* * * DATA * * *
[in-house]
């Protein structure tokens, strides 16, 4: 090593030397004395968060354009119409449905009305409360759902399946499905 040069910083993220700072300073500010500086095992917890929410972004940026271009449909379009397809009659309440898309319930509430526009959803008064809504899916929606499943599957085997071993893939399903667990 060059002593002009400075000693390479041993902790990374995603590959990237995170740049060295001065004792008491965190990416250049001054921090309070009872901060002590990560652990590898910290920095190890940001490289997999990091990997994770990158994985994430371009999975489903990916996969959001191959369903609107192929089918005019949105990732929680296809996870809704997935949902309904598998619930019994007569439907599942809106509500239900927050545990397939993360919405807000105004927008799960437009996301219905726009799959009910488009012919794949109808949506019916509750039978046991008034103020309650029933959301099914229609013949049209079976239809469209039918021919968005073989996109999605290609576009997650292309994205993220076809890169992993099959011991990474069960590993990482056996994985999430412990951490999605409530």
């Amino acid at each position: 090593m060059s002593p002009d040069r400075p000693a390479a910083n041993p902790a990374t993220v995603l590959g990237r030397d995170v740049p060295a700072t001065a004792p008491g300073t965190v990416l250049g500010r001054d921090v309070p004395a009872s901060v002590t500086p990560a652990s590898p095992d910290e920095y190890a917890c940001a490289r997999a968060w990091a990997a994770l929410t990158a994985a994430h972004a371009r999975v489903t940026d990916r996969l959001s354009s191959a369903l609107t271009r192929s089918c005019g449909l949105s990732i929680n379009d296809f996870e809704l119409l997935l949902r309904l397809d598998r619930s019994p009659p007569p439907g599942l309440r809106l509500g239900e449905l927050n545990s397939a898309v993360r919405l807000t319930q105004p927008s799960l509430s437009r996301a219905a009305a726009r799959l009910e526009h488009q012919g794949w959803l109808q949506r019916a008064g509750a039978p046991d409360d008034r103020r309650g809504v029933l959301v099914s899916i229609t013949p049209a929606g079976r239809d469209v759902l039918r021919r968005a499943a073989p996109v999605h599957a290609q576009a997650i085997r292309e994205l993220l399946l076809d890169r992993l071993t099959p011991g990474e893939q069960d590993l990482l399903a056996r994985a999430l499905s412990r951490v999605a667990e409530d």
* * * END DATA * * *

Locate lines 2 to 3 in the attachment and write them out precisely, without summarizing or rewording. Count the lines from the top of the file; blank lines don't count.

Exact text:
């Protein structure tokens, strides 16, 4: 090593030397004395968060354009119409449905009305409360759902399946499905 040069910083993220700072300073500010500086095992917890929410972004940026271009449909379009397809009659309440898309319930509430526009959803008064809504899916929606499943599957085997071993893939399903667990 060059002593002009400075000693390479041993902790990374995603590959990237995170740049060295001065004792008491965190990416250049001054921090309070009872901060002590990560652990590898910290920095190890940001490289997999990091990997994770990158994985994430371009999975489903990916996969959001191959369903609107192929089918005019949105990732929680296809996870809704997935949902309904598998619930019994007569439907599942809106509500239900927050545990397939993360919405807000105004927008799960437009996301219905726009799959009910488009012919794949109808949506019916509750039978046991008034103020309650029933959301099914229609013949049209079976239809469209039918021919968005073989996109999605290609576009997650292309994205993220076809890169992993099959011991990474069960590993990482056996994985999430412990951490999605409530």
């Amino acid at each position: 090593m060059s002593p002009d040069r400075p000693a390479a910083n041993p902790a990374t993220v995603l590959g990237r030397d995170v740049p060295a700072t001065a004792p008491g300073t965190v990416l250049g500010r001054d921090v309070p004395a009872s901060v002590t500086p990560a652990s590898p095992d910290e920095y190890a917890c940001a490289r997999a968060w990091a990997a994770l929410t990158a994985a994430h972004a371009r999975v489903t940026d990916r996969l959001s354009s191959a369903l609107t271009r192929s089918c005019g449909l949105s990732i929680n379009d296809f996870e809704l119409l997935l949902r309904l397809d598998r619930s019994p009659p007569p439907g599942l309440r809106l509500g239900e449905l927050n545990s397939a898309v993360r919405l807000t319930q105004p927008s799960l509430s437009r996301a219905a009305a726009r799959l009910e526009h488009q012919g794949w959803l109808q949506r019916a008064g509750a039978p046991d409360d008034r103020r309650g809504v029933l959301v099914s899916i229609t013949p049209a929606g079976r239809d469209v759902l039918r021919r968005a499943a073989p996109v999605h599957a290609q576009a997650i085997r292309e994205l993220l399946l076809d890169r992993l071993t099959p011991g990474e893939q069960d590993l990482l399903a056996r994985a999430l499905s412990r951490v999605a667990e409530d």